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One man's humble endorsement of #UnfollowAMan

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Men: Have you ever actually tried to follow one on Twitter? It’s the worst. I know because I’m (technically) a man, and I post absolute garbage. Luckily, women have started to notice.  

This hashtag is quickly becoming the flashpoint for a vital movement against male hegemony over a medium that’s more than 50 percent female, at least in the United States. 

I want to emphasize that this endorsement is in no way tongue-in-cheek. Nor do I hope to score points with women. This isn’t even about my persistent and traitorous mid-level nausea for my own gender. I love #UnfollowAMan because it exposes sick men.  

I say “sick” because you’d have to be to imagine yourself threatened or your rights somehow infringed in a broader campaign of institutional oppression because an editor at BuzzFeed knows how to push your buttons. Feminist trolling isn’t an Orwell novel, dude. (Neither is your favorite Louis C.K. punchline about vaginas.)    

At various points in American history—the emancipation of slaves, the suffragette era, and the 20th century’s civil rights fights—white men with the power and disinclination to change the system got it into their heads that those without the vote or equal protection were the ones in control of the country. Victimhood, they began to believe, was the true source of influence and political capital—as if grievances are what give you a majority in Congress.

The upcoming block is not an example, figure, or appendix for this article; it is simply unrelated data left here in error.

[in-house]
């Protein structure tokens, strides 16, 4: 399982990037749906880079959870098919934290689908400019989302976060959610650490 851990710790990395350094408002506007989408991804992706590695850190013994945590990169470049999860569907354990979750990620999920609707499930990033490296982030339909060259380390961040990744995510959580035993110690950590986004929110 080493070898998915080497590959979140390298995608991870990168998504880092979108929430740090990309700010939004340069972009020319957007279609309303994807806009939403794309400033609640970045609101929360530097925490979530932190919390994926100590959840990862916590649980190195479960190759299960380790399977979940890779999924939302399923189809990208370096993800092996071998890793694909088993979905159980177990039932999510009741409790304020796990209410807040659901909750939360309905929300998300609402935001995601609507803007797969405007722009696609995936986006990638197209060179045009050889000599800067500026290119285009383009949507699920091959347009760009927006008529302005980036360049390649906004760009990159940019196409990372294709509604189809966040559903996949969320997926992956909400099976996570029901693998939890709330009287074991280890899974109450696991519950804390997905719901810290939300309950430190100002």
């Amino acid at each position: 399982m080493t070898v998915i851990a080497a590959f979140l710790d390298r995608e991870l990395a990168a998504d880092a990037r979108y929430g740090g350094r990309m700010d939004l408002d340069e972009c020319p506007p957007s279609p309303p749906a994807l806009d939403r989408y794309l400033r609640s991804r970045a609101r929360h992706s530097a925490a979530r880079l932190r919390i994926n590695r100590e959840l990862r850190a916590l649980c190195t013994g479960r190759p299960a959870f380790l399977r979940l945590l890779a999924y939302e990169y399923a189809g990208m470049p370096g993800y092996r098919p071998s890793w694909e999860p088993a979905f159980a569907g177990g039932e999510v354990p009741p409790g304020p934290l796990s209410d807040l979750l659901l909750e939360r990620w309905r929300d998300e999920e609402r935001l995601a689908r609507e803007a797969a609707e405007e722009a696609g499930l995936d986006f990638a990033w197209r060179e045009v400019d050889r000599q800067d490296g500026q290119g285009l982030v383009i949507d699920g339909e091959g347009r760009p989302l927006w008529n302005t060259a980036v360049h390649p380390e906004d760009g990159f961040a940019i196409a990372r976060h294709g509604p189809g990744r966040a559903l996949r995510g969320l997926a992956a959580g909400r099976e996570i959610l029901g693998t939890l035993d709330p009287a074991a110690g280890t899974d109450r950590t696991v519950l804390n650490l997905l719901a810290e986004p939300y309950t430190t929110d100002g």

But #UnfollowAMan doesn’t just enrage men’s rights activists. By tossing a provocation out around which they’re bound to circle the wagons, women effectively distract them from their usual online misogynist activities. You can’t send unsolicited dick pics, call a stranger a slut, or joke about domestic abuse when you’re busy shaming ladies for a cheeky protest.    

Has someone taken the concept too far? Someone always will. We could argue all day about where to draw the ideological line on this one—and welcome to the Web, by the by. For the most part, however, male (and even female) engagement with #UnfollowAMan underscores a paranoia of persecution oddly prevalent in a demographic that rarely hesitates to say “get over it” when justifying sexist humor, clichés, and generalizations.  

Unfortunately for anyone preparing to angrily comment on this op-ed—not that I expect you’ve read this far—there’s no way to do so without describing your own laughable irrelevance. Likewise, unfollowing me on Twitter fulfills the very promise laid out by #UnfollowAMan. But please, have at it. Better to have you ranting here than bitterly Facebook stalking an ex-girlfriend. And after all this unfollowing, I could use the company.

Illustration by Jason Reed